Antioch Outreach is a Food Bank member agency that has been serving the Harlem community since 2008. The program was started by Ms. Peggy Allen, a Louisiana native who’s been living in New York City for the better part of her life. It had been a dream of hers to start a pantry once she retired, an idea sparked by watching her single mother feed and take care of herself and her ten siblings. As Ms. Peggy is fond of saying, “You have to eat to stay alive!”
We got the chance to catch up with Ms. Peggy earlier this month to learn all about how she fills plates and hearts for her community. Read the interview below.
Ms. Peggy with members of the community.
How did your agency get started?
I retired in 2008 and decided to look into what it would require to open up a food pantry for my community. It had always been my desire to do something like that, but I couldn’t get involved until I finished my job. I have been a member of this church [Antioch Church of God in Christ] since 1961, so I have had a connection to this building and ministry for decades; now, I get to give back through a pantry of my own.
To learn the ropes, I served as a volunteer at a food pantry down the road. I visited one day and stayed for two years. The team lead would tell me, “Oh, do this, don’t do that... “ she really taught me everything I know about running a pantry.
What inspired you to start serving your community?
I was born in Mississippi and raised in New Orleans by a single mother. There were 11 of us, so times were definitely hard. I can’t say that we went to bed hungry, but I also can’t say that we had bacon and eggs every day. What I can say is that my mother kept us together when she could have separated us. Whatever I am, you see her now.
What I learned from my mother is that you are never so poor that you can’t help somebody else, even if it’s someone in your own family. That purpose was put in me early, so I have always had a desire to have this kind of ministry. I don’t have to be behind the pulpit, but I know I have to help others. It was put in my spirit – this is the way for me to go.
The highlight of our week growing up was when my mom would go to the bakery and get bread and honey buns for the family. We were always so excited to get this small treat. That’s how I serve people, why I want to serve people. I want to give them a highlight of their own.
The line outside of Antioch Outreach on their weekly pantry service day, where they’ll serve upwards of 300 New Yorkers.
How has your pantry grown since you first started?
When I first started, my goal was to feed 50 people a week. At the beginning, we were only able to serve onions and potatoes. I thought, “If I can just reach 50 people, I’ll be happy.” We quickly blew past that goal and, before COVID, we were serving nearly 500 people a week. Since we reopened last February, I’d say we’re serving an average of 300 people a week.
Since reopening, our demographic has changed. We’ve seen an influx of immigrant communities visiting our pantry, which was challenging at first in terms of communication. But we’ve started to bring in translators to help us communicate better with all the different types of New Yorkers on our line.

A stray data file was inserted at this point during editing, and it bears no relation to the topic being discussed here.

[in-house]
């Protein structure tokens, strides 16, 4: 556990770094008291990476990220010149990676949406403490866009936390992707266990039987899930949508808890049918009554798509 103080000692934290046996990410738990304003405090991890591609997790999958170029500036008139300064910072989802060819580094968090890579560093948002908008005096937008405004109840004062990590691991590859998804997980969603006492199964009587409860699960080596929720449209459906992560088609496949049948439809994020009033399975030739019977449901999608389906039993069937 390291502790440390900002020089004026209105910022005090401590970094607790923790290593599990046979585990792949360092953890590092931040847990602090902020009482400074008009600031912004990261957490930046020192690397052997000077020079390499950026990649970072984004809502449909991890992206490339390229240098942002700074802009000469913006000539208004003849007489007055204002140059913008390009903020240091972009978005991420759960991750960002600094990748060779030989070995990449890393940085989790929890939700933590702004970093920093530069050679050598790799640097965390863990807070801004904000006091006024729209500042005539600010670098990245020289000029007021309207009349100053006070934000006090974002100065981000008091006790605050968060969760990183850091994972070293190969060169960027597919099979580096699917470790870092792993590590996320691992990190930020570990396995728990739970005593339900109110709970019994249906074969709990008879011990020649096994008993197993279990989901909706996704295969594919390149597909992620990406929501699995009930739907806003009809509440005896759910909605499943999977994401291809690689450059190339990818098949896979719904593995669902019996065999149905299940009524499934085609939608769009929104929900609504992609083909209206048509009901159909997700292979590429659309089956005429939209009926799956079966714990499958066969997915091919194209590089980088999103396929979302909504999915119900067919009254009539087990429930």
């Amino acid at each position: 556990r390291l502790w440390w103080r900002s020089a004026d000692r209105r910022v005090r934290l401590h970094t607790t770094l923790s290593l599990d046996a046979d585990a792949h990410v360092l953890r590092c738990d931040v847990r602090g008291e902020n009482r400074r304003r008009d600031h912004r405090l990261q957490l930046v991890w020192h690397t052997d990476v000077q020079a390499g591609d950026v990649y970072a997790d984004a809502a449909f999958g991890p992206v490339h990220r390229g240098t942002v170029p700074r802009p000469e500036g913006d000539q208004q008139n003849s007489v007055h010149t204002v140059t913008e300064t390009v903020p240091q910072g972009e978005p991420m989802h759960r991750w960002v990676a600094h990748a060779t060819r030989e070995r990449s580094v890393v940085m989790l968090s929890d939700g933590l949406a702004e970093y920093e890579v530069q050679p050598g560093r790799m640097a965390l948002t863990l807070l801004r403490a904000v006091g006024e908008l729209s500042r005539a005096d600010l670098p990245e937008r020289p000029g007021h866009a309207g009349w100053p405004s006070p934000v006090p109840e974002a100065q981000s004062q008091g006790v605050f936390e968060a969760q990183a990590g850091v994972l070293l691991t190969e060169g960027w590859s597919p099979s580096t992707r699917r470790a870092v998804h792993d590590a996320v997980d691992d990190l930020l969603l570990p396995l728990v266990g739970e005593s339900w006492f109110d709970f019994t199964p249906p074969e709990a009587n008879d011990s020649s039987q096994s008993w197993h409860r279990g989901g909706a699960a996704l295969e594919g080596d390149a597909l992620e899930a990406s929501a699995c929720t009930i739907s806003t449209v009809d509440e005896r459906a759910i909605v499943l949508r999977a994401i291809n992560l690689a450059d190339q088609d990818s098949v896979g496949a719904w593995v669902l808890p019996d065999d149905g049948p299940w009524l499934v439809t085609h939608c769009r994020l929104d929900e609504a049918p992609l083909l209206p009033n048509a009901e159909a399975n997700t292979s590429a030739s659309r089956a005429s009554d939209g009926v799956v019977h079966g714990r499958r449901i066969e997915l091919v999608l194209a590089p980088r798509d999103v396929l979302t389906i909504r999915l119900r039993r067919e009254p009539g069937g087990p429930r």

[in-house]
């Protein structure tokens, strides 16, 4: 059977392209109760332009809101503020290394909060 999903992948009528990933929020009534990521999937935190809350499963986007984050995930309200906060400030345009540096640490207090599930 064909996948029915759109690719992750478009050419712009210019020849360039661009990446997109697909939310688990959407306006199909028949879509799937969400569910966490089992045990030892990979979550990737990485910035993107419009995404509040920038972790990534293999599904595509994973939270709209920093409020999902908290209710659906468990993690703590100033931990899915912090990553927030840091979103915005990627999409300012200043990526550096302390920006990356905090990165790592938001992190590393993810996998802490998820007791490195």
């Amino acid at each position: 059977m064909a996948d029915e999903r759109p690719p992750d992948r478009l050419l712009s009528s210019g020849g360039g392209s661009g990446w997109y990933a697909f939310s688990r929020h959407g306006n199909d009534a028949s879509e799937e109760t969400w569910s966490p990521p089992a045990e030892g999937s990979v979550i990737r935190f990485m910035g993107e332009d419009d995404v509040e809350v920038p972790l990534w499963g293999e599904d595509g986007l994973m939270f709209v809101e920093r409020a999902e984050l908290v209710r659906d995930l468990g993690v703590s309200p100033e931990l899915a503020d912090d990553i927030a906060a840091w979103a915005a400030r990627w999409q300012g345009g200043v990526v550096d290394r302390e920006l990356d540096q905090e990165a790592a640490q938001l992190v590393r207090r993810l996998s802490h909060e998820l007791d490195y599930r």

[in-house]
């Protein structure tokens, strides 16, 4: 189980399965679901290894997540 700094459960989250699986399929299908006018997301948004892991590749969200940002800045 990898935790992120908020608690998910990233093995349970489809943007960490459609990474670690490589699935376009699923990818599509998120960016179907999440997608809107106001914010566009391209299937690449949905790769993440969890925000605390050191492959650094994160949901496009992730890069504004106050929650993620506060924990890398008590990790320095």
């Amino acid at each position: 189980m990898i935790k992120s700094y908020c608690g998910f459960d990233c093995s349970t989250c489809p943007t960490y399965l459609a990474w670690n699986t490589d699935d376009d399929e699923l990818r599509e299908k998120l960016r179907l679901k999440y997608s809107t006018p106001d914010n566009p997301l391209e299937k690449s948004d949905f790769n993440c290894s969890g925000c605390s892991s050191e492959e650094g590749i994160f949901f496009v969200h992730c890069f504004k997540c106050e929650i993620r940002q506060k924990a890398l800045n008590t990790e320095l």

What are some of your community needs?
It’s a very low-income community. They need basics – clothing, food. I’m known as “begging Peggy” because I’m always working to see how I can get my neighbors what they need. And what they need is everything.
I remember once when a volunteer of ours saw a man on the subway with a walker that had three wheels when it should have had four. She told this man to follow her to the church and we would get him a walker. When that man eventually left, it was worth whatever we went through – all of the sacrifices – to get that walker for him. I encourage people to ask me for what they need. If I don’t have it, I’ll try to get it.
I just try to show an interest in every person that comes through our door. A person can come to us for food and I can see that they need new shoes, even if they won’t admit it. So, instead of asking them if they want shoes, I simply ask, “What size shoe do you wear?” Nobody wants to be looked down upon, so I ask about the size, and the next time they come in, I’ll have the shoes ready for them.
If you can show people you care like that – if the spirit of your giving comes from a place of genuine interest in their well-being – you've got them, you’ve captivated them. You build trust by the way you treat people, by the kindness you show. Very few people can reject kindness.
A guy came in once who was just out of jail. He was acting ashamed, so I said, “But you’re out! Now, tell me, what do you need?” If you are in this business, be in it. For me, it’s all about helping someone feel better about themselves.
At Food Bank, we are proud to provide food and other resources to organizations like Antioch Outreach that are doing the work to feed our neighbors every day. To learn more about how YOU can help bring a plate to the table for New Yorkers like Ms. Peggy and her team, click here.
Together, we can make sure that all of our neighbors have what they need to celebrate the holidays with the dignity they deserve.